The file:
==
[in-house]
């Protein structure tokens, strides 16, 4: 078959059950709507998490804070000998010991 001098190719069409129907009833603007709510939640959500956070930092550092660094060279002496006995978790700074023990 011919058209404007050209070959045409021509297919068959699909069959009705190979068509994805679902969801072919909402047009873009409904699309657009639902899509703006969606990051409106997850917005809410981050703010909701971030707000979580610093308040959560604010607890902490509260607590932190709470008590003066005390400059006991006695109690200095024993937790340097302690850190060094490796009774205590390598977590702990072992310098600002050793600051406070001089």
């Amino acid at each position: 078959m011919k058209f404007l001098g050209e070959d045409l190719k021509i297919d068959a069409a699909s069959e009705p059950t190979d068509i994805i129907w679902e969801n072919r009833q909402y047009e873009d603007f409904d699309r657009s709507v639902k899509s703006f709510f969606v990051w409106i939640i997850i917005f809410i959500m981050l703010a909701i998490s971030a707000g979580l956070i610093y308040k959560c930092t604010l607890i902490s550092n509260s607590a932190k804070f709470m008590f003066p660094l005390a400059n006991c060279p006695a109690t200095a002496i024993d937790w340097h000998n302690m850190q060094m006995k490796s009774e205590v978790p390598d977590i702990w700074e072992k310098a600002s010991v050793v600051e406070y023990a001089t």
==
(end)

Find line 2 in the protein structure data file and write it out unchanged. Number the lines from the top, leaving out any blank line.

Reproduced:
């Protein structure tokens, strides 16, 4: 078959059950709507998490804070000998010991 001098190719069409129907009833603007709510939640959500956070930092550092660094060279002496006995978790700074023990 011919058209404007050209070959045409021509297919068959699909069959009705190979068509994805679902969801072919909402047009873009409904699309657009639902899509703006969606990051409106997850917005809410981050703010909701971030707000979580610093308040959560604010607890902490509260607590932190709470008590003066005390400059006991006695109690200095024993937790340097302690850190060094490796009774205590390598977590702990072992310098600002050793600051406070001089």